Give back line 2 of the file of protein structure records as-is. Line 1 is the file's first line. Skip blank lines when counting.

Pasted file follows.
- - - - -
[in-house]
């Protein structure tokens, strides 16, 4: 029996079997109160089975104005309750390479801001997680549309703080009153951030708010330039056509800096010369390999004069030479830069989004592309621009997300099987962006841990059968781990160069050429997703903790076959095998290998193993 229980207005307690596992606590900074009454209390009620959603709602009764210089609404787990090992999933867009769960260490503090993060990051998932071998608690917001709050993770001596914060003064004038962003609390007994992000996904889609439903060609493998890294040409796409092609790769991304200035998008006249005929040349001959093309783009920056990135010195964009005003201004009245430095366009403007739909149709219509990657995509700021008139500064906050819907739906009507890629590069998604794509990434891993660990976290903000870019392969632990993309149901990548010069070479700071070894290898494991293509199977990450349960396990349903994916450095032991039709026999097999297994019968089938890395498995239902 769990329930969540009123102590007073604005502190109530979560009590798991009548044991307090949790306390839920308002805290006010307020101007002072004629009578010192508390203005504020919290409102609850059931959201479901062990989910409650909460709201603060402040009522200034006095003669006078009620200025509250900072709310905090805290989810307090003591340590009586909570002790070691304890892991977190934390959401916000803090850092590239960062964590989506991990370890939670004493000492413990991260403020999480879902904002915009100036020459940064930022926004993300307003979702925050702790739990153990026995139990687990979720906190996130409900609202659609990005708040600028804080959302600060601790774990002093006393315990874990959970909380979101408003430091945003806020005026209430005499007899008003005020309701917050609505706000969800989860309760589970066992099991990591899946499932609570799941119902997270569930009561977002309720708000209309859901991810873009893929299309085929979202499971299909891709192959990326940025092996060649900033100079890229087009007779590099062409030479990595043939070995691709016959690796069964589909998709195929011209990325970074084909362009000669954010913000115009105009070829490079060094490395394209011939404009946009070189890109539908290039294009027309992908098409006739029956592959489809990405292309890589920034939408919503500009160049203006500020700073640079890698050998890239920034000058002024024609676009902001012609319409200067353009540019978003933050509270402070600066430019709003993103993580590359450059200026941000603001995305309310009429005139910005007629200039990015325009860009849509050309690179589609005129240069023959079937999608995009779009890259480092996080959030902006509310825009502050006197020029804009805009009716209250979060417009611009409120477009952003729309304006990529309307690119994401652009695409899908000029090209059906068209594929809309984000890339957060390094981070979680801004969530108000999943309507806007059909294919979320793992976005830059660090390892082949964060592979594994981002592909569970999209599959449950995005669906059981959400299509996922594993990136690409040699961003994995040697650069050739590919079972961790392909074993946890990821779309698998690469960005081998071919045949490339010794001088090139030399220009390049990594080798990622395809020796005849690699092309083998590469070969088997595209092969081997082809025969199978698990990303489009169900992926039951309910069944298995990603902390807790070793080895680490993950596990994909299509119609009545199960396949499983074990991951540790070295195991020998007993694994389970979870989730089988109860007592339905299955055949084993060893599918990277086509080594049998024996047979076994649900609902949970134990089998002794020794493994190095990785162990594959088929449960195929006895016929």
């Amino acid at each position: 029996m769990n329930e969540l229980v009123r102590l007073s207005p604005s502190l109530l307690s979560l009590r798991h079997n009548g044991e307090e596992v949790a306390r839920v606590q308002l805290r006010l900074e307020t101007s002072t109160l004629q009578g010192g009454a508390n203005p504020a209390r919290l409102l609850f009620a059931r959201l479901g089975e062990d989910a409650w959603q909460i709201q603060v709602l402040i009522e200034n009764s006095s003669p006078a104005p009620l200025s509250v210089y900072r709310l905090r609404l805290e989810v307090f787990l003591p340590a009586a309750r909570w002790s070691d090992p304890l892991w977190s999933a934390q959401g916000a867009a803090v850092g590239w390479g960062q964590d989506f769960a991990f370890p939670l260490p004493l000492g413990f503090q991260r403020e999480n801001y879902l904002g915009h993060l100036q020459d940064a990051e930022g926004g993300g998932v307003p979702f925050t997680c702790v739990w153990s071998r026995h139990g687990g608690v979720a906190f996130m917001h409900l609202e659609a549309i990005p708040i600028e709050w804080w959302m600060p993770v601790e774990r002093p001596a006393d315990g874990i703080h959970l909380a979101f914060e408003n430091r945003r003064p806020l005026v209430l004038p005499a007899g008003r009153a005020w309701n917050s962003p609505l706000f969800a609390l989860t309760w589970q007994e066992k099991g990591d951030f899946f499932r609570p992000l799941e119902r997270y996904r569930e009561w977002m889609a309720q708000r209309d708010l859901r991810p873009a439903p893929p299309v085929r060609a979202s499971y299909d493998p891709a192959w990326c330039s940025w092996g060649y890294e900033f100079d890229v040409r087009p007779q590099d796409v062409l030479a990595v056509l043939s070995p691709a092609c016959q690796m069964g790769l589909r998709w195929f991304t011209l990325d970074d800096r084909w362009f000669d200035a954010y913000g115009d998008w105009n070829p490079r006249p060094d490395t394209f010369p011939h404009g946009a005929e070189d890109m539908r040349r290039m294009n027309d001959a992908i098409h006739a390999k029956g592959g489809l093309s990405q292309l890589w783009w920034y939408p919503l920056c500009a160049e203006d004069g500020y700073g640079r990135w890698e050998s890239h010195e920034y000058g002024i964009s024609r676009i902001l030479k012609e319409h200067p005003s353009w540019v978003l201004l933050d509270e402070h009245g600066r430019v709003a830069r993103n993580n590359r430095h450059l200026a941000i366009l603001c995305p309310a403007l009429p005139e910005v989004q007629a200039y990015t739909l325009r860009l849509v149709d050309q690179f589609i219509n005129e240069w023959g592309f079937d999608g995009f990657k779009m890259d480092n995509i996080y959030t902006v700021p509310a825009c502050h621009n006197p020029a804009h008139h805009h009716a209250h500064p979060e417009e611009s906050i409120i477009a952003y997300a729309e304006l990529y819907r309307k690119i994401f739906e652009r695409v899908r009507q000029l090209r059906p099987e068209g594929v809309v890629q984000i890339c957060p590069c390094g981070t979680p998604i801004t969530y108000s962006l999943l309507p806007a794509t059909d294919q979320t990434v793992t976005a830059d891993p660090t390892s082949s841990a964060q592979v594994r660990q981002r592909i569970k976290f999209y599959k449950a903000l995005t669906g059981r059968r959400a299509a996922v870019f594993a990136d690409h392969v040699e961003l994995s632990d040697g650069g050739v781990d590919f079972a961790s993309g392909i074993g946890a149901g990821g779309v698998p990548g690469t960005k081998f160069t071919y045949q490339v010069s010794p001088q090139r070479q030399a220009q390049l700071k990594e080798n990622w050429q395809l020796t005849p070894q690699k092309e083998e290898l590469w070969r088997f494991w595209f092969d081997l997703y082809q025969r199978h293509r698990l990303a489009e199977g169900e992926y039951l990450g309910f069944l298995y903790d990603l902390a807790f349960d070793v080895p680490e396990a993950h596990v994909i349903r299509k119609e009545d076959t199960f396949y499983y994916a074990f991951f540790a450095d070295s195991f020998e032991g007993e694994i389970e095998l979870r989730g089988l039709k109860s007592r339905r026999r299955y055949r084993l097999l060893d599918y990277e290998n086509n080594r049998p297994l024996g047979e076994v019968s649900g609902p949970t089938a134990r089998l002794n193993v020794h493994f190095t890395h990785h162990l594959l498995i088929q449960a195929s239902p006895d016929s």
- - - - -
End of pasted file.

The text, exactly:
């Protein structure tokens, strides 16, 4: 029996079997109160089975104005309750390479801001997680549309703080009153951030708010330039056509800096010369390999004069030479830069989004592309621009997300099987962006841990059968781990160069050429997703903790076959095998290998193993 229980207005307690596992606590900074009454209390009620959603709602009764210089609404787990090992999933867009769960260490503090993060990051998932071998608690917001709050993770001596914060003064004038962003609390007994992000996904889609439903060609493998890294040409796409092609790769991304200035998008006249005929040349001959093309783009920056990135010195964009005003201004009245430095366009403007739909149709219509990657995509700021008139500064906050819907739906009507890629590069998604794509990434891993660990976290903000870019392969632990993309149901990548010069070479700071070894290898494991293509199977990450349960396990349903994916450095032991039709026999097999297994019968089938890395498995239902 769990329930969540009123102590007073604005502190109530979560009590798991009548044991307090949790306390839920308002805290006010307020101007002072004629009578010192508390203005504020919290409102609850059931959201479901062990989910409650909460709201603060402040009522200034006095003669006078009620200025509250900072709310905090805290989810307090003591340590009586909570002790070691304890892991977190934390959401916000803090850092590239960062964590989506991990370890939670004493000492413990991260403020999480879902904002915009100036020459940064930022926004993300307003979702925050702790739990153990026995139990687990979720906190996130409900609202659609990005708040600028804080959302600060601790774990002093006393315990874990959970909380979101408003430091945003806020005026209430005499007899008003005020309701917050609505706000969800989860309760589970066992099991990591899946499932609570799941119902997270569930009561977002309720708000209309859901991810873009893929299309085929979202499971299909891709192959990326940025092996060649900033100079890229087009007779590099062409030479990595043939070995691709016959690796069964589909998709195929011209990325970074084909362009000669954010913000115009105009070829490079060094490395394209011939404009946009070189890109539908290039294009027309992908098409006739029956592959489809990405292309890589920034939408919503500009160049203006500020700073640079890698050998890239920034000058002024024609676009902001012609319409200067353009540019978003933050509270402070600066430019709003993103993580590359450059200026941000603001995305309310009429005139910005007629200039990015325009860009849509050309690179589609005129240069023959079937999608995009779009890259480092996080959030902006509310825009502050006197020029804009805009009716209250979060417009611009409120477009952003729309304006990529309307690119994401652009695409899908000029090209059906068209594929809309984000890339957060390094981070979680801004969530108000999943309507806007059909294919979320793992976005830059660090390892082949964060592979594994981002592909569970999209599959449950995005669906059981959400299509996922594993990136690409040699961003994995040697650069050739590919079972961790392909074993946890990821779309698998690469960005081998071919045949490339010794001088090139030399220009390049990594080798990622395809020796005849690699092309083998590469070969088997595209092969081997082809025969199978698990990303489009169900992926039951309910069944298995990603902390807790070793080895680490993950596990994909299509119609009545199960396949499983074990991951540790070295195991020998007993694994389970979870989730089988109860007592339905299955055949084993060893599918990277086509080594049998024996047979076994649900609902949970134990089998002794020794493994190095990785162990594959088929449960195929006895016929």